Amazing phenomenon: scientists discover how a small and dead star absorbs a large one

October 7, 2022  14:52

Unlike our Sun, many stars in the Milky Way are not "solitary": they are part of binary systems in which two stars orbit each other. Some orbit particularly fast: for example, scientists have discovered two white dwarfs that take only five minutes and 21 seconds to make a complete round around each other.

Recently, scientists from the Massachusetts Institute of Technology and other organizations have discovered another interesting binary system in which one star absorbs another. The researchers used data from the Palomar Observatory in California and telescopes in Hawaii and the Canary Islands.

These stars are about 3,000 light-years away and belong to the class of “cataclysmic variables”. This is when a star, similar to our Sun, orbits a white dwarf. So why are they called that way? Variables are stars with changes in apparent brilliance over time. In addition, they can exhibit cataclysmic (e.g., flare) activity.

The system of two stars observed by scientists is about 8 billion years old. They orbit each other every 51 minutes, which is considered the shortest known orbital period for a cataclysmic variable system.

Over millions of years, the distance between the stars has shrunk and is now less than the distance between the Moon and the Earth. In a paper published in the journal Nature this week, researchers revealed that a white dwarf absorbs a Sun-like partner.

“When stars die of old age, they become white dwarfs. But then this remnant began to eat its companion,” MIT astrophysicist and lead author Kevin Burdge told Reuters. “Before the second star could end its stellar life cycle and become a white dwarf, as stars usually do – by evolving into a type of star called red giant – the white dwarf remnant of the first star interrupted the end of the companion's life cycle and began slowly consuming it.”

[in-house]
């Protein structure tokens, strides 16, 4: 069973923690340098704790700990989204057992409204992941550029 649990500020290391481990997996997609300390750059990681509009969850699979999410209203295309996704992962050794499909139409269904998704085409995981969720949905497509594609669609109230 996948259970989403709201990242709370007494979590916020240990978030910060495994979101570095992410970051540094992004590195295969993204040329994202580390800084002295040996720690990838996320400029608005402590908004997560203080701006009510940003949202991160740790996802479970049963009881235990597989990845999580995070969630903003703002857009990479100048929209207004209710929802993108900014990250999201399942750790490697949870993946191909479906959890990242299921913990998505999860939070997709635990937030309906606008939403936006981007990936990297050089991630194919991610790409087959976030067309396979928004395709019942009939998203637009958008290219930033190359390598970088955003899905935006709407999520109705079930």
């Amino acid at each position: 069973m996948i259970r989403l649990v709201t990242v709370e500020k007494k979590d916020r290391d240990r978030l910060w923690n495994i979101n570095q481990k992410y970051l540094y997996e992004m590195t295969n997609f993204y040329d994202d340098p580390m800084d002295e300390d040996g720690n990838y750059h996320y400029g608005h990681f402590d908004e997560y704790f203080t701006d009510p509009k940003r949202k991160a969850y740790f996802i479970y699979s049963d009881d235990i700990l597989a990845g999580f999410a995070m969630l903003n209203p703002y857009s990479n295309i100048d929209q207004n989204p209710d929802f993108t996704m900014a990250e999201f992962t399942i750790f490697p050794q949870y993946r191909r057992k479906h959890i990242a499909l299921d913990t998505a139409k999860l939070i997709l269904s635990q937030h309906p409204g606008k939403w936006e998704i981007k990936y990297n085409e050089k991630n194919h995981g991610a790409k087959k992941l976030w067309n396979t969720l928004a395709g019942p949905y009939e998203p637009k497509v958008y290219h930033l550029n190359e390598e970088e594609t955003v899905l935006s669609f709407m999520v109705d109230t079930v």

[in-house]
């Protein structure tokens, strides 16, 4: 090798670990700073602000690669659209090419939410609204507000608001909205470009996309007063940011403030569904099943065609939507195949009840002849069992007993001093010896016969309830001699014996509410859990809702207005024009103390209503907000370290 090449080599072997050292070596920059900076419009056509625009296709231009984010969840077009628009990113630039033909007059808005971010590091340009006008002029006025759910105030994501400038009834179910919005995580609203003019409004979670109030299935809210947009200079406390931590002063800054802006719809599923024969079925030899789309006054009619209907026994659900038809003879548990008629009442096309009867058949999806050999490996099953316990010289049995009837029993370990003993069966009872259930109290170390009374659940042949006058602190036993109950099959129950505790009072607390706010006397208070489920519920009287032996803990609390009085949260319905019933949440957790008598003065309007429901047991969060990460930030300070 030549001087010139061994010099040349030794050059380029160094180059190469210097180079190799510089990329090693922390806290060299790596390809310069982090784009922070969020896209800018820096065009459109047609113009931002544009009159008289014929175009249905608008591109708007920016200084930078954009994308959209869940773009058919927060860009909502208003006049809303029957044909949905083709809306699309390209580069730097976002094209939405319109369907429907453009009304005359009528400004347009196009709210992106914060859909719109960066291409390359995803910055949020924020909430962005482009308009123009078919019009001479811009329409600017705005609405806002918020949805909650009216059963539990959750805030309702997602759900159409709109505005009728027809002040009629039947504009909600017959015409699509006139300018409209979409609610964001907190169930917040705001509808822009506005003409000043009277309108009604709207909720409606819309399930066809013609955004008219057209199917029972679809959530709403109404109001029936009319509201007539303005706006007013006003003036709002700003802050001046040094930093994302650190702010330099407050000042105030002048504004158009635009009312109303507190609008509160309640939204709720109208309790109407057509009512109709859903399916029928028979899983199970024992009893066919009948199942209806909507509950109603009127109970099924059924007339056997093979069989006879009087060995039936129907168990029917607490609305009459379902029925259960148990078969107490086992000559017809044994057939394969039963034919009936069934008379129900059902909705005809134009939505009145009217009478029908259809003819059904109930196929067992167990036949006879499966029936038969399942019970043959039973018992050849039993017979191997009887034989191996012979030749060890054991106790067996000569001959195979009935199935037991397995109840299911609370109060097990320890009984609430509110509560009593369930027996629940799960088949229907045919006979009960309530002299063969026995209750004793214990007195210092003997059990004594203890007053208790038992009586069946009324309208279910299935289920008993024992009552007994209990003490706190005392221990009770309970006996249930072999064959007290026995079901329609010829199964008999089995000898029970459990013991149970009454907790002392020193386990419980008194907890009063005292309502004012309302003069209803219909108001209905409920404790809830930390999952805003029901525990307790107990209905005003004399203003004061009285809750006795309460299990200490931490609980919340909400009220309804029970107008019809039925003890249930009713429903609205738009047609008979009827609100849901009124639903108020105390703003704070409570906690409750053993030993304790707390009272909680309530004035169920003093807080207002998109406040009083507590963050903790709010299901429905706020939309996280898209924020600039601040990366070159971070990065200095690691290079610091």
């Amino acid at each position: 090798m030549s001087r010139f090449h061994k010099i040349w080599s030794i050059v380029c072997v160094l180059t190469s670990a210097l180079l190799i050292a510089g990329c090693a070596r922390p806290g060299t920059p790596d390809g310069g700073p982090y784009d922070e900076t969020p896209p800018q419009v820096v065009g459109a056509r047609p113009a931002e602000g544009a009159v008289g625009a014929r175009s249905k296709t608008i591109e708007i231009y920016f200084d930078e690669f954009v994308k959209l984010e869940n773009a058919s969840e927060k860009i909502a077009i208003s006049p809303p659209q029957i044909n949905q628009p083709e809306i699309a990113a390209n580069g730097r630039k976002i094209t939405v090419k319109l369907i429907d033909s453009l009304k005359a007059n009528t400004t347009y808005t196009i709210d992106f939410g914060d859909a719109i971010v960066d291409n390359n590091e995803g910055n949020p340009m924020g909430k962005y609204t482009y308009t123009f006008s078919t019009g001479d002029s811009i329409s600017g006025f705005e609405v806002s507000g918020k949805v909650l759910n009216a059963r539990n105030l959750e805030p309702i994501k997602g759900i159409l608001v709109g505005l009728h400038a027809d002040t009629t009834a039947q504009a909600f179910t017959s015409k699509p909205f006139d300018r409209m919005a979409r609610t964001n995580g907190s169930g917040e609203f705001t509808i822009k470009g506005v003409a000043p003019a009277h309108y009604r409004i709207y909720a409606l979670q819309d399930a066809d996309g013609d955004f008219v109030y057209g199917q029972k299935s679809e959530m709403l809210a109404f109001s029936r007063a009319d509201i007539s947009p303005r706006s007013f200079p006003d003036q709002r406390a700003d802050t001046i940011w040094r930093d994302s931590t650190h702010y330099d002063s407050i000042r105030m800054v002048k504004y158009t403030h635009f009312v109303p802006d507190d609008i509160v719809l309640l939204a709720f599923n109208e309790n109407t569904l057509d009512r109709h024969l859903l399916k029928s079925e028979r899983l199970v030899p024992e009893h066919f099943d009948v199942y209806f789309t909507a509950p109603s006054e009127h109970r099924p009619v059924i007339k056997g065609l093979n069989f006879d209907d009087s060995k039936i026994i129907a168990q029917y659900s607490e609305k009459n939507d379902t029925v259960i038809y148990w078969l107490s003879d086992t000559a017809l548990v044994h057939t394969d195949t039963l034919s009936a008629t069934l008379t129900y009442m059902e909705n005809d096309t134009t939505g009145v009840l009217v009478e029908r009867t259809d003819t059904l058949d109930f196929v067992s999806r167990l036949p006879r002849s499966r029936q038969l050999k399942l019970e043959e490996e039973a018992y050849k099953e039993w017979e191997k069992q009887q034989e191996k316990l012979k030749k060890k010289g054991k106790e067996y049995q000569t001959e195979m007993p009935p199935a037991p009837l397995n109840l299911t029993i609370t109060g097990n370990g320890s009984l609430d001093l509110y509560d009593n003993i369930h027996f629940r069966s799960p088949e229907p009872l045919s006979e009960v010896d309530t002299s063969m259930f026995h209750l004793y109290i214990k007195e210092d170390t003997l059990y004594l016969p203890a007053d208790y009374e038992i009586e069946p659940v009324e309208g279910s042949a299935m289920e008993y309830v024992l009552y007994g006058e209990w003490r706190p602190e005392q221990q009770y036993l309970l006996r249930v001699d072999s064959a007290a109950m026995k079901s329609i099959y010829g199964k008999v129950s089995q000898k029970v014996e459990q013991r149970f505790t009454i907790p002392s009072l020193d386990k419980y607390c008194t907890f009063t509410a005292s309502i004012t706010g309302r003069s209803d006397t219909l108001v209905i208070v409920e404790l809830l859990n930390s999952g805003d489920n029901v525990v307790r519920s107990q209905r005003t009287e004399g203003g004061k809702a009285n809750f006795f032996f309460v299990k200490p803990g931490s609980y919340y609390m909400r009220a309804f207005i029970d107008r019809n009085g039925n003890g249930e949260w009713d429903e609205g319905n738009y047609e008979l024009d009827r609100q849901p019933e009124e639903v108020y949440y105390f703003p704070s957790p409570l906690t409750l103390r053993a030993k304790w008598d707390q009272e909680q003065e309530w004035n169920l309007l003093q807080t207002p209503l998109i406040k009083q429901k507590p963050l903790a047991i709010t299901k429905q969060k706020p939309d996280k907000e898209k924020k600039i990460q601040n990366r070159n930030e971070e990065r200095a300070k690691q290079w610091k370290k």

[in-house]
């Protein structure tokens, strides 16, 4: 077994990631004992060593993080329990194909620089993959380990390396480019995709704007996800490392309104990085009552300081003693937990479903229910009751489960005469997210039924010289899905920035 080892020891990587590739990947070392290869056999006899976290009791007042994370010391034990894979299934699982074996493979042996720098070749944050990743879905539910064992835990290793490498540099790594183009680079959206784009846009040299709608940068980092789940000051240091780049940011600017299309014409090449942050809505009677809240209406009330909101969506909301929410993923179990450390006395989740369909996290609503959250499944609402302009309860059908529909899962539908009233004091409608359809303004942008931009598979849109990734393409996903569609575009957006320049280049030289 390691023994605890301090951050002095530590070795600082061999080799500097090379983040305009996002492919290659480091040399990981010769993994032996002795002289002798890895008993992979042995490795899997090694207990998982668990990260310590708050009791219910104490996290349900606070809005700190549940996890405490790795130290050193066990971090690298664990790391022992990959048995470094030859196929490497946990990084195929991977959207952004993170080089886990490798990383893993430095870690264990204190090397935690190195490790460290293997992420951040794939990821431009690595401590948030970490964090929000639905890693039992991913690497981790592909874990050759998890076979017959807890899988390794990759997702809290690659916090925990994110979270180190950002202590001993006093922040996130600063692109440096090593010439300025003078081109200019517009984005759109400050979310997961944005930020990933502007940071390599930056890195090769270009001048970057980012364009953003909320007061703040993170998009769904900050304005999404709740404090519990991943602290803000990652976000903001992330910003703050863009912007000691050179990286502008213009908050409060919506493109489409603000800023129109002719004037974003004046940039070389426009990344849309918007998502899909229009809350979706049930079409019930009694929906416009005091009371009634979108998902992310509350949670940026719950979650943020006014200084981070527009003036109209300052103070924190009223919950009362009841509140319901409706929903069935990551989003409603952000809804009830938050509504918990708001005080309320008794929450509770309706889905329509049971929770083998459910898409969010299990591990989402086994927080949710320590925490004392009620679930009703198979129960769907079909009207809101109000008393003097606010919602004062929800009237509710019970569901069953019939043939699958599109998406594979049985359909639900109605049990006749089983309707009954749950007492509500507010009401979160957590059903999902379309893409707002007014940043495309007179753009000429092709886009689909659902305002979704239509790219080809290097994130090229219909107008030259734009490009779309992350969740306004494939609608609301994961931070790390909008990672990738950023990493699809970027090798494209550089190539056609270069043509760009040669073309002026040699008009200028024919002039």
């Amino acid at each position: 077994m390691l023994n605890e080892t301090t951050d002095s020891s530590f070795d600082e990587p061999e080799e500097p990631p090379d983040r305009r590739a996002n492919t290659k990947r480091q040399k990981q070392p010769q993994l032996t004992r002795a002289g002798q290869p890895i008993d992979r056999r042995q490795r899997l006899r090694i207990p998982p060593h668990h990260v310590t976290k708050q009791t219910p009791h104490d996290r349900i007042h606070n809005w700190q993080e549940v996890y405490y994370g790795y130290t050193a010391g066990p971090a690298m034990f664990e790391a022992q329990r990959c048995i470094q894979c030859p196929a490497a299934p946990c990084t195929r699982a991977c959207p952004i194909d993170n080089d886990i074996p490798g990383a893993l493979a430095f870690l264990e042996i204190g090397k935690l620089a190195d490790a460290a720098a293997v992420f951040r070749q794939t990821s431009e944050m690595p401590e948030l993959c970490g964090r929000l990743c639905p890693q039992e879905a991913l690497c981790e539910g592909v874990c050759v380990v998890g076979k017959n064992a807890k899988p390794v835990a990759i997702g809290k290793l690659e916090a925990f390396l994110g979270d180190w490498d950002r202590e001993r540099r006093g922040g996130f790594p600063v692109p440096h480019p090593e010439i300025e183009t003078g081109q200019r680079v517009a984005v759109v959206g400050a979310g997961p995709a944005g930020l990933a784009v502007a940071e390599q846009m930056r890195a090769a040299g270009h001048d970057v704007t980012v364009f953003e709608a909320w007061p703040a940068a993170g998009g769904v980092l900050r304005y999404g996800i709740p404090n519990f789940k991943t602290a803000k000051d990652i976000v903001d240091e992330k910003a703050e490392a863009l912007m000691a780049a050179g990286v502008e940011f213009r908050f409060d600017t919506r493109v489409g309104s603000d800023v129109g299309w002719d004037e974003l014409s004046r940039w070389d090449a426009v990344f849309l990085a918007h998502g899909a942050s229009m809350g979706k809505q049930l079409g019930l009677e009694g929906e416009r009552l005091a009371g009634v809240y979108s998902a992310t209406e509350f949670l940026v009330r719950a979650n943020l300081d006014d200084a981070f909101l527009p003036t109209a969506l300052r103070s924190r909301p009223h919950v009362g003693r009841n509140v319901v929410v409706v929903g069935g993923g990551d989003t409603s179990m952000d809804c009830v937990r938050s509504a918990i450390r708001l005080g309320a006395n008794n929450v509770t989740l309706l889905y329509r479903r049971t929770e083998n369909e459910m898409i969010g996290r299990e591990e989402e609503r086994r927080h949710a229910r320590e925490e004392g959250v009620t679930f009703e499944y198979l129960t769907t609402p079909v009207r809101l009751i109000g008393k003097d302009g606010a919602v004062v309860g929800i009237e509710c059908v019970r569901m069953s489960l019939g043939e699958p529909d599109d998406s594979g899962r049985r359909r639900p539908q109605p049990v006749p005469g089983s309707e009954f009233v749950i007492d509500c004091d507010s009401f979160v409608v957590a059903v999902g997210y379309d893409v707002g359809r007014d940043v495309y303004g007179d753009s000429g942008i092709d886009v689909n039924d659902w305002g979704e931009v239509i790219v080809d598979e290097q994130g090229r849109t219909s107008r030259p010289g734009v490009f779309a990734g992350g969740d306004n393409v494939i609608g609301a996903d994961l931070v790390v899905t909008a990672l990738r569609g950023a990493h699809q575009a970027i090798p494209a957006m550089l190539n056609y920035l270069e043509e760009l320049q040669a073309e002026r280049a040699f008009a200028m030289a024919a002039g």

According to the researchers, the temperature on the larger star in the system is about the same as our Sun, but its diameter is much smaller – it is now the size of Jupiter. The white dwarf is much smaller – its diameter is about 1.5 times the diameter of Earth. However, it has a dense core with a mass of about 56% of the mass of our Sun.

The white dwarf absorbed hydrogen from the outer layers of its partner, leaving a lot of helium on the latter. The shape of the latter became drop-shaped due to the gravitational attraction of the white dwarf. And this, according to scientists, is one of the reasons for the change in the brightness levels of this binary system. 

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